“The Chamber will continue to lobby the Government as we believe that that current system urgently needs reforming.”
Simon Williams North Yorkshire Regional Chairman, Federation of Small Businesses, said: “Action on business rates was the top priority for our members, and the Chancellor has addressed some of their concerns in the Autumn Statement. Too many businesses suffer from yearly price rises so capping business rates increases is a welcome measure.
“With around 300,000 firms relying on 100 per cent rates relief, extending the doubling of small business rates relief will be welcomed by many.
“Relaxing business rates for those firms that want to expand and incentivising new businesses into empty properties on the high street will boost retail and town centres retailers on struggling high streets will be especially heartened by the additional £1,000 relief.
“Youth unemployment is a deep concern – particularly those out of work for more than 12 months. Evidence suggests the longer a young person is out of work or training, the harder it is for them to secure a job.
“This surprise tax cut is recognition that extra efforts are needed to get young people into employment. This should be coupled with improving the education system to ensure that all young people hold the functional and soft skills necessary to succeed in today’s tough jobs market.
“We look forward to seeing further details to understand how small and micro businesses might benefit, including how this links with the Employment Allowance which comes into force next April.
“We welcome the principle of direct employer funding of apprenticeships. We have said Government needs to take its time with reforms to make sure it gets it right first time. It also needs to seriously consider how to make the transition smooth and keep small businesses engaged.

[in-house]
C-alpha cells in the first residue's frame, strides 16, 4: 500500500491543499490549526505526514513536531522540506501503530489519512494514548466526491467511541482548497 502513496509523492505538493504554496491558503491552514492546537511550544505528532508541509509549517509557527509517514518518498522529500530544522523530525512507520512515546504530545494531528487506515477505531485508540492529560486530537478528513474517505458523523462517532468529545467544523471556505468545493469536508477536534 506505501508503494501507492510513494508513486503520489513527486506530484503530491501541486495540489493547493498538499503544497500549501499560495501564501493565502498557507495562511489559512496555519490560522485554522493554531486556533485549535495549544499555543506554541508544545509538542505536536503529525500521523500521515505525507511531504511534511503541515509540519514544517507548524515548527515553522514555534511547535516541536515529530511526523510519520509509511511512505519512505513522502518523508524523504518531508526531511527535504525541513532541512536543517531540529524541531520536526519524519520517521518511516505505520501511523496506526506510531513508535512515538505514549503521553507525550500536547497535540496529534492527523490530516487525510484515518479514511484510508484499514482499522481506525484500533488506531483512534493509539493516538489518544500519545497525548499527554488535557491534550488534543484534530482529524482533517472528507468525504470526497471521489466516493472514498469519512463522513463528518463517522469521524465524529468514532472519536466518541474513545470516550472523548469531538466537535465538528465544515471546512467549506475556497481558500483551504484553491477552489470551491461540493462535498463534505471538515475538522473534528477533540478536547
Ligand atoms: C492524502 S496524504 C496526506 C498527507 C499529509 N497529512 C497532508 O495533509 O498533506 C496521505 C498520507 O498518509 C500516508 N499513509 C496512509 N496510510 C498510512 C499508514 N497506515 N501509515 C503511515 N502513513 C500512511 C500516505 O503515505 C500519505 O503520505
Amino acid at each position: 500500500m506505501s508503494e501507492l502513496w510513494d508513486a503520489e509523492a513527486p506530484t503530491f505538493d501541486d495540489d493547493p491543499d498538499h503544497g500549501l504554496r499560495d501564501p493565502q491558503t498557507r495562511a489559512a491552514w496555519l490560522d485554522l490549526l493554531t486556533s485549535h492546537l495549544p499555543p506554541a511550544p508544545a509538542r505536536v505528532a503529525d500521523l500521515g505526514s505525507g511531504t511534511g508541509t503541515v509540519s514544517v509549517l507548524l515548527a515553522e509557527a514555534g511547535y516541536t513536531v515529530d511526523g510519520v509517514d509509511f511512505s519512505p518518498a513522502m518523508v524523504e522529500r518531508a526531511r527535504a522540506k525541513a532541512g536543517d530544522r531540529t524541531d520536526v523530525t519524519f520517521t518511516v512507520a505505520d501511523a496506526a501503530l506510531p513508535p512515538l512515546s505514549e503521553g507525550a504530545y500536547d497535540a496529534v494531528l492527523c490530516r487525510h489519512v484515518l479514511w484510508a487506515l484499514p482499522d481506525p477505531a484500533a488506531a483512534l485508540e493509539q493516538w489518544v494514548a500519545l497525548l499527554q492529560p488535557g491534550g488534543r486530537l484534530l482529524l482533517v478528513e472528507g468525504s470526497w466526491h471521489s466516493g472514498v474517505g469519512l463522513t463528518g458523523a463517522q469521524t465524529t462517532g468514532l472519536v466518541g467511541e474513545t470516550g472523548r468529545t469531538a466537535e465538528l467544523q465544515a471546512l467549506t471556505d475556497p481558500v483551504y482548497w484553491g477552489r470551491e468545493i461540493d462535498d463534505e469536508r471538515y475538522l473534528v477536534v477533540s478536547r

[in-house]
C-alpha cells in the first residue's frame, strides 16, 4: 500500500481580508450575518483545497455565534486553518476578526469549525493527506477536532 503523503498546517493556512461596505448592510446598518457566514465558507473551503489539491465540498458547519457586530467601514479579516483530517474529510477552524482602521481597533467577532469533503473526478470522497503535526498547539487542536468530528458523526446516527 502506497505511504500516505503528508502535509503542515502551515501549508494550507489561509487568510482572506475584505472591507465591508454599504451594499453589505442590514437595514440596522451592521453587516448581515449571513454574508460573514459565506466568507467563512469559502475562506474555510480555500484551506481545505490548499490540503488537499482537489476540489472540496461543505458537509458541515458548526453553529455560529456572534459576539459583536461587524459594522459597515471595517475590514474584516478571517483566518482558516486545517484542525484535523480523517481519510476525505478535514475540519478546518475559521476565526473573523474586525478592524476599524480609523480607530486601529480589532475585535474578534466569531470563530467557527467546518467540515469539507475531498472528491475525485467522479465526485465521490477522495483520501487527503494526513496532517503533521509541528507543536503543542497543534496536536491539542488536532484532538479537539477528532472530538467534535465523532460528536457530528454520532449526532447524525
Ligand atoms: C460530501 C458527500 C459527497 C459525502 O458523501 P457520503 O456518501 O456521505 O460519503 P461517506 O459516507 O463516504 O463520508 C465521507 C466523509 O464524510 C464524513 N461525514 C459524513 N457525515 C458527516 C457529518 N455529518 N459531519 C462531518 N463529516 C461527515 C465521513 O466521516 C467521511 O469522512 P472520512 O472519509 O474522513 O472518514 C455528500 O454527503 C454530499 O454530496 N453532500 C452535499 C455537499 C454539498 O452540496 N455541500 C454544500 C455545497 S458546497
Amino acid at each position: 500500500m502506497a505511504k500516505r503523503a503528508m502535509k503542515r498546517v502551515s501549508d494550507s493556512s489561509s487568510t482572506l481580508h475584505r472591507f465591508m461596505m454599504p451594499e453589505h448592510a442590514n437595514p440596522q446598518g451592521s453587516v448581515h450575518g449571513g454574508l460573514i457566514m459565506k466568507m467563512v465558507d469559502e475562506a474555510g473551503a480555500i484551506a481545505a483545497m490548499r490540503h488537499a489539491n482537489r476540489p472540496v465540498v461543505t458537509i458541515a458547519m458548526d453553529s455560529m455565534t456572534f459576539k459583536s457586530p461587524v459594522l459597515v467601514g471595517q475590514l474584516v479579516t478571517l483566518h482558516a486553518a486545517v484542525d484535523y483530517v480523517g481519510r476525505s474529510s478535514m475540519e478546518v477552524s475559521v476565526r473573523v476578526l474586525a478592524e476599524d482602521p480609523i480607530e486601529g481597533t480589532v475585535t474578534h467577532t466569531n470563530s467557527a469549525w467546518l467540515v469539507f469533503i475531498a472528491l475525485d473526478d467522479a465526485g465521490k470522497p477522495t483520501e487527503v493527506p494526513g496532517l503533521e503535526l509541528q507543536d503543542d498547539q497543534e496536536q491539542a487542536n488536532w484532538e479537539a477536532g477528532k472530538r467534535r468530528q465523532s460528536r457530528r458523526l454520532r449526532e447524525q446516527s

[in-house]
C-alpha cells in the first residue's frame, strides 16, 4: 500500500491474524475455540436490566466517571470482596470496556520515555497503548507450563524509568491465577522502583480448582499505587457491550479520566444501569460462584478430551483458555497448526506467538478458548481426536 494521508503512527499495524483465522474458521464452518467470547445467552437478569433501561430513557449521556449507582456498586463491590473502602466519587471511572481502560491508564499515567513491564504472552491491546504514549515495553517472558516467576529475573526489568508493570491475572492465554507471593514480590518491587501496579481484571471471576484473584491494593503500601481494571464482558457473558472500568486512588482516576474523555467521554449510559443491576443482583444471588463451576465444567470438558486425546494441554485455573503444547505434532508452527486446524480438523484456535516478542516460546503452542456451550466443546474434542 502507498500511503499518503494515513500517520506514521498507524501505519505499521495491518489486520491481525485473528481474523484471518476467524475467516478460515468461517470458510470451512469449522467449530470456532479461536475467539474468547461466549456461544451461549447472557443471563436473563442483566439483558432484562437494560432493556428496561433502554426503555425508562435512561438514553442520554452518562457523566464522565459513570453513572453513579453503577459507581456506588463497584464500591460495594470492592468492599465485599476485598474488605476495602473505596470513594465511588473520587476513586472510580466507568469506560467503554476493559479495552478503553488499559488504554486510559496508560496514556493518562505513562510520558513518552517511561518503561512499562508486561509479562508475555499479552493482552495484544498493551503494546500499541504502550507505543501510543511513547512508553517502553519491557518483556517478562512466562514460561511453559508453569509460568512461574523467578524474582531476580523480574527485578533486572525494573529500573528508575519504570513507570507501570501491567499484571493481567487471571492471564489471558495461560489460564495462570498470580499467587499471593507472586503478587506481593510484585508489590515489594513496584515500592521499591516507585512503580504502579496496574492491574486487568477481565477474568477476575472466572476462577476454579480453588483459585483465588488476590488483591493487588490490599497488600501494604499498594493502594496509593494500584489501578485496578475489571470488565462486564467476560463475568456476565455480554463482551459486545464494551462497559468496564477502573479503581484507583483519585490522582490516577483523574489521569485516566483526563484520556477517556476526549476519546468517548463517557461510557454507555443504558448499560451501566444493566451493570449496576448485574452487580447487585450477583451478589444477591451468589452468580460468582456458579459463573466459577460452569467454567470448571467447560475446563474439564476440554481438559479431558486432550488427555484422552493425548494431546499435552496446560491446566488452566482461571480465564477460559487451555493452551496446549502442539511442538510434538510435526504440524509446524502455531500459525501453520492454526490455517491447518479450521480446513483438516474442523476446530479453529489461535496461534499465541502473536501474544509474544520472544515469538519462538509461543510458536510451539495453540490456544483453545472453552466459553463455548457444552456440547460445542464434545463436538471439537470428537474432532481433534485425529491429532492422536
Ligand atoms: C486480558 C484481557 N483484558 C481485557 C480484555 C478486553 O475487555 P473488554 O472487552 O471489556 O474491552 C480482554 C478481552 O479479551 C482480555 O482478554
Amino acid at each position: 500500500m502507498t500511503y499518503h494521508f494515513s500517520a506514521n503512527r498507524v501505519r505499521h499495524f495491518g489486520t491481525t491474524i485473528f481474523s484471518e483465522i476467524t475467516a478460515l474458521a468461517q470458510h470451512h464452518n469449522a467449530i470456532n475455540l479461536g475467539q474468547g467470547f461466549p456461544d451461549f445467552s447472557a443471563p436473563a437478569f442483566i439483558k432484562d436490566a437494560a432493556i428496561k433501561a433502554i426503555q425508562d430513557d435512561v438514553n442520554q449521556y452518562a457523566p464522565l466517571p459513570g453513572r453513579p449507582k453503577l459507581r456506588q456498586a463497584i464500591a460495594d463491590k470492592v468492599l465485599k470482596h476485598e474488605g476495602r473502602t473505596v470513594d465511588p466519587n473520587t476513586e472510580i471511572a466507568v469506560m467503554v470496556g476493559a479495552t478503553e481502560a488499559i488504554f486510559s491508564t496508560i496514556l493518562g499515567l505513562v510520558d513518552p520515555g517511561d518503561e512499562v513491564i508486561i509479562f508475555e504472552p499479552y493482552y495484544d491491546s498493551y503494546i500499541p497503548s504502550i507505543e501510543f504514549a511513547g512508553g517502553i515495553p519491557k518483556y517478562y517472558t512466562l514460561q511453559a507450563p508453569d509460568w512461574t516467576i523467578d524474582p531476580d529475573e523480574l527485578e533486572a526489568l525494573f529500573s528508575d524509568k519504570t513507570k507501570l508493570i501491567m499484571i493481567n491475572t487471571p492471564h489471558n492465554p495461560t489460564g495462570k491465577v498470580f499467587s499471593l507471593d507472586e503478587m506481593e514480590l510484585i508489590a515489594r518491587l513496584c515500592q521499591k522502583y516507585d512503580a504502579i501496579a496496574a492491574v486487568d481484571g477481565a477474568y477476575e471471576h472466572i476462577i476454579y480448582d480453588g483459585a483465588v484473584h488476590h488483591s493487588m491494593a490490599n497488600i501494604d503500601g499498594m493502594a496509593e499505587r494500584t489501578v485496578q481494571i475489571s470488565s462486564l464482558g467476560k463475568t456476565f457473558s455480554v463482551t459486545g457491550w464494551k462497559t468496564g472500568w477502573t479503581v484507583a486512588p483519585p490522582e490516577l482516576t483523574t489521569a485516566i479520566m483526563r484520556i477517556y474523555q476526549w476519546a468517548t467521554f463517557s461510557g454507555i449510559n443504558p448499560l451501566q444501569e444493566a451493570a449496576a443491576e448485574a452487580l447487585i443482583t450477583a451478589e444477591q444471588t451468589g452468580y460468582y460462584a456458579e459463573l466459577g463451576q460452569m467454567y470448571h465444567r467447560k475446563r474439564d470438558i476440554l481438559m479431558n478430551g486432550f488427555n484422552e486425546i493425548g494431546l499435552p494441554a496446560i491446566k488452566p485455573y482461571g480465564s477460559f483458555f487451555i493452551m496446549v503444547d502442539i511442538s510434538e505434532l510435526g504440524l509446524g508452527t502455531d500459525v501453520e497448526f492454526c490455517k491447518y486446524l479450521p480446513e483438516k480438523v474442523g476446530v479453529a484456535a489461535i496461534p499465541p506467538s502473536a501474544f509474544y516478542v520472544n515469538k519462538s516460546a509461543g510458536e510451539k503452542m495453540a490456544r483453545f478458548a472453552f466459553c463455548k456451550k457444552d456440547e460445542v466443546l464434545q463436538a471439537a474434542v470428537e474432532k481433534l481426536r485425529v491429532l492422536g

“Further consultation on proposals is needed because as it stands the proposed system could alienate the smallest firms from taking on an apprentice, at a time the Government is looking for more engagement.
“In particular many micro and small businesses will be put off engaging if the costs significantly increase. To keep participation rates up, it’s vital to consider how to make sure their costs don’t increase. Added to which the system must be easy to use and not expect upfront payments before the business can recover the Government contribution.
“The commitment to expand higher apprenticeships will help more and more young people think about this as a route into a career that leads them right to the top of business.”
Suzy Brain England, regional director for Yorkshire IoD welcomed the capping of business rates but summed up the statement in whole as a “mixed bag” for business.
She said: “The signal about a later retirement age is perplexing in the light of the need to find jobs for young people. It is possible that in this context we will see a rise in flexible approaches to employment with jobs being created as more people choose to work part-time as they get older.
“There seems to be a disproportionate investment in the infrastructure of the South and throughout next year our northern Local Enterprise Partnerships will have to work hard to get the best deals on the table to generate growth for business and the economy closer to home.
“I see that there is a planned reduction in bureaucracy in relation to car tax, shifting to an electronic solution. I welcome any introduction of technology that cuts costs and improves efficiencies for citizens and companies."